The new documentary by a filmmaker from the Democratic Republic of Congo (DRC) is furthering African cinema’s international visibility.
Kinshasa Makambo, screened at this year’s Berlin International Film Festival andthe competitive section of Cinéma du Réel International Documentary Film Festival in Paris, confirms Dieudo Hamadi’s growing recognition.
In February, Hamadi was recognised for his advancement of nonfiction filmmaking at the True/False Film Festival in Columbia, United States.Honing his filmmaking method, he is confirming his auteur status.
In Kinshasa Makambo he has composed a hard-hitting documentary that testifies to the blockages in the DRC. After Examen d’Etat (National Diploma), which focuses on education, and Maman Colonelle (Mama Colonel) about an exemplary female police officer, he returns here to political investigation, as in Atalaku, which followed a municipal election campaign from a village.
Manning the camera himself, Hamadi filmed the demonstrations that rocked Kinshasa in 2016 and 2017. The situation is tense, as Joseph Kabila clings to power, defying the Constitution to delay the elections and to run for a third term. In this context, Hamadi follows the youth who take to the streets to demand the president’s departure, unintimidated by the resistance of the well-armed security forces.
The ensuing confrontations are violent. Hamadi holds his camera steady amid the clashes,though at times it lurches and pitches as the filmmaker runs with the embattled demonstrators.
Hamadi’s position is not that of a reporter in the middle of a demonstration. He does not globalise the crowd; he singles out three activists he knows and approaches them to show us their struggle and commitment. These friends call themselves “survivors of the system”.
Christian wants to liberate the country despite his mother’s concern when he takes to the streets. Ben has returned clandestinely to the DRC, after having gone into exile in 2015, and is determined to protest. Jean-Marie, an opponent fresh out of prison — where he had been tortured —joins his comrades.
“We need direct action,”state these youths, who dream of a better future in which they escape their precariousness.
When longtime opposition leader Étienne Tshisekedi, of the Union for Democracy and Social Progress (UDPS) and a candidate in the postponed elections, advocates dialogue with the authorities, the young men protest: “He preaches nonviolence but the regime resorts to violence.” Their discussions about whether to take the risk of a popular uprising that may end in a bloodbath are heated.
Hamadi participates in his protagonists’ meetings, framing them in close-ups. This proximity is one of his trademarks. His camera espouses both the movements in the streets and the private dialogues between the youth.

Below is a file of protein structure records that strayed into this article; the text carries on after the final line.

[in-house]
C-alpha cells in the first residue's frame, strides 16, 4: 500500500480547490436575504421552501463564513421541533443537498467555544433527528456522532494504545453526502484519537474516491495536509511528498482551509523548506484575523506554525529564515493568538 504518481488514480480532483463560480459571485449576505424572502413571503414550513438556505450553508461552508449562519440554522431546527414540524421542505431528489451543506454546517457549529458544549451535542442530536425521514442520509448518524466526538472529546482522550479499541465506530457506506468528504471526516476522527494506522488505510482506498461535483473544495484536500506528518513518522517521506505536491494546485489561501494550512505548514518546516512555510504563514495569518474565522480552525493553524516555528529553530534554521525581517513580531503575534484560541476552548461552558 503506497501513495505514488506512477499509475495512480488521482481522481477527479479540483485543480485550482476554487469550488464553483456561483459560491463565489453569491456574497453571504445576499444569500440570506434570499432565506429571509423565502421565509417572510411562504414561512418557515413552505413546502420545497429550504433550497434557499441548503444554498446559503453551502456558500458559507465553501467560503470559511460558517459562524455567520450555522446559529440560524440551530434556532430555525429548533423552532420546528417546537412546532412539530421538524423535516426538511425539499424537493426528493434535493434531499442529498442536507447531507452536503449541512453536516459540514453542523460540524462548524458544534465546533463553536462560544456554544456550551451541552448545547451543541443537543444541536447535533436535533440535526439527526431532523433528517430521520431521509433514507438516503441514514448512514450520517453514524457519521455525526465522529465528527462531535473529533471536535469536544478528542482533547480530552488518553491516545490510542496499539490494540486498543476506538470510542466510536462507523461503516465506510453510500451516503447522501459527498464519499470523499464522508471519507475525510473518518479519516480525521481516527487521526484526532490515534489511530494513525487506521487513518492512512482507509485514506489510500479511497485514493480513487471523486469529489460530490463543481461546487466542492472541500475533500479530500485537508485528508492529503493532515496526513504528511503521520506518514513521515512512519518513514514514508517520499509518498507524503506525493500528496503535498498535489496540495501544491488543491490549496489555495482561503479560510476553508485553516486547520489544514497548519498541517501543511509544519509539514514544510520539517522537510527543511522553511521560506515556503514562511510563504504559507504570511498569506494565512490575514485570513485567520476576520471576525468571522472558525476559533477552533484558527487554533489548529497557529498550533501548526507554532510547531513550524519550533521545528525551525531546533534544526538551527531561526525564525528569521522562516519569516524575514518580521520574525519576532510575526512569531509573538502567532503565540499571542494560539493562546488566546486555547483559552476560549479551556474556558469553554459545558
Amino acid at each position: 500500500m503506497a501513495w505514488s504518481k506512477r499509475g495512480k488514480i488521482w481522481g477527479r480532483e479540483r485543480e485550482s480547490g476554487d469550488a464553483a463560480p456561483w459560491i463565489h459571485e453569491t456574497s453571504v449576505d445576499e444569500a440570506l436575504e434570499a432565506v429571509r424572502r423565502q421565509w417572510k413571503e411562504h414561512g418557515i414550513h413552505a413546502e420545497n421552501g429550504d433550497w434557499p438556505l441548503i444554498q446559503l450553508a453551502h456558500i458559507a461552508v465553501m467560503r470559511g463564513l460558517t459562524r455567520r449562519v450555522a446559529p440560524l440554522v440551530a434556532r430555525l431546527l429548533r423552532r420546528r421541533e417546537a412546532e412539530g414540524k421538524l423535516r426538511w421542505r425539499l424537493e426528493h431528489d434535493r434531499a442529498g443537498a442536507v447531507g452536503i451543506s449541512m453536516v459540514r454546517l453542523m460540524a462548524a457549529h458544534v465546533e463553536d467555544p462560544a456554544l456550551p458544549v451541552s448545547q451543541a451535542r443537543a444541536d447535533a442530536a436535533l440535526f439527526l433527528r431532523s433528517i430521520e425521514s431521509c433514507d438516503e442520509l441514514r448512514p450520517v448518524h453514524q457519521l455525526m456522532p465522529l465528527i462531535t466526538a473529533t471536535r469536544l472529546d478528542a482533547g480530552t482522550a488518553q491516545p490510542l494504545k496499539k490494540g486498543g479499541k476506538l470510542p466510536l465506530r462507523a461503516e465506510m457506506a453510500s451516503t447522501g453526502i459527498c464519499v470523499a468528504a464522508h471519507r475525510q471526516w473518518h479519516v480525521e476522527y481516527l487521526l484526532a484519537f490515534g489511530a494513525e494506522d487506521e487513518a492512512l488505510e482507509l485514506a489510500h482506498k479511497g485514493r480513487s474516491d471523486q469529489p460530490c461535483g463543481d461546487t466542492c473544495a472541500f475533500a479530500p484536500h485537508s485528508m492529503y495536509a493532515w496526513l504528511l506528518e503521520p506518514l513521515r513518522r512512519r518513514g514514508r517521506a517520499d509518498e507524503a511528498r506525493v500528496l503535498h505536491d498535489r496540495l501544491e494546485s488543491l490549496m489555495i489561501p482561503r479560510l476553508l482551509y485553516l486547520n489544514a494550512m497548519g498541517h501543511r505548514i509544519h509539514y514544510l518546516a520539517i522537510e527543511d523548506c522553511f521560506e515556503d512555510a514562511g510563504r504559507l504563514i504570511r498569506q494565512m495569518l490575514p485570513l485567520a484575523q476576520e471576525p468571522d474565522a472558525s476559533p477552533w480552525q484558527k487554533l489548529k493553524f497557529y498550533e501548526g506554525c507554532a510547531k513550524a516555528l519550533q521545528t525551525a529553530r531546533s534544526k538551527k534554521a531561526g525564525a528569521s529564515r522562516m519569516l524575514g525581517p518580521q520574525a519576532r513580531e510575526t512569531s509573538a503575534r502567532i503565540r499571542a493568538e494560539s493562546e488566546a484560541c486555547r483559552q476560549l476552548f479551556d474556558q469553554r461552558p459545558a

Moving from indoors to outdoors, Kinshasa Makambo finds its dynamism without relinquishing its guiding principle: questioning how to make the country evolve. Moreover, it offers a precious testimony of Tshisekedi’s final meetings:this charismatic opponent, respected for his years in detention, who animated the UDPS with his fervour. His stature is a driving force but is also overbearing for those who advocate offensive action against the regime.
After more and more demonstrations, which are increasingly violently repressed, the situation becomes locked in a stalemate. The bodies pile up, visible in raw photos. The opponents meet, talk, stand up to the police’s teargas, and try to hold out.
Hamadi then transports us to two months later, where we learn of the death of Tshisekedi after his departure for medical treatment in Brussels. The DRC’s horizons seem to cloud for want of a credible leader, but new perspectives open at the same time. The Quatrième Voie (Fourth Way) militants remain at the ready, even though the crowds have demobilised.
The echoes from the streets die down, as the film turns to evoking the lot of the three protagonists. One, arrested by the security services, is in prison. Another, his strategies contested by the militants, has been sidelined and continues the fight elsewhere. The third still takes to the streets to demand elections, postponed until December 2017, and then again, until December 2018.
The director’s bitterness is palpable, imposing a reflection about the DRC’s lot and how to contest an authoritarian regime.
Kinshasa Makambo means “Kinshasa Conundrum”. In it, Hamadi tackles the people’s aspirations head on, providing us with ample food for thought. He confirms himself as a citizen cineaste, skilled at capturing the troubles of the country to question its beating heart.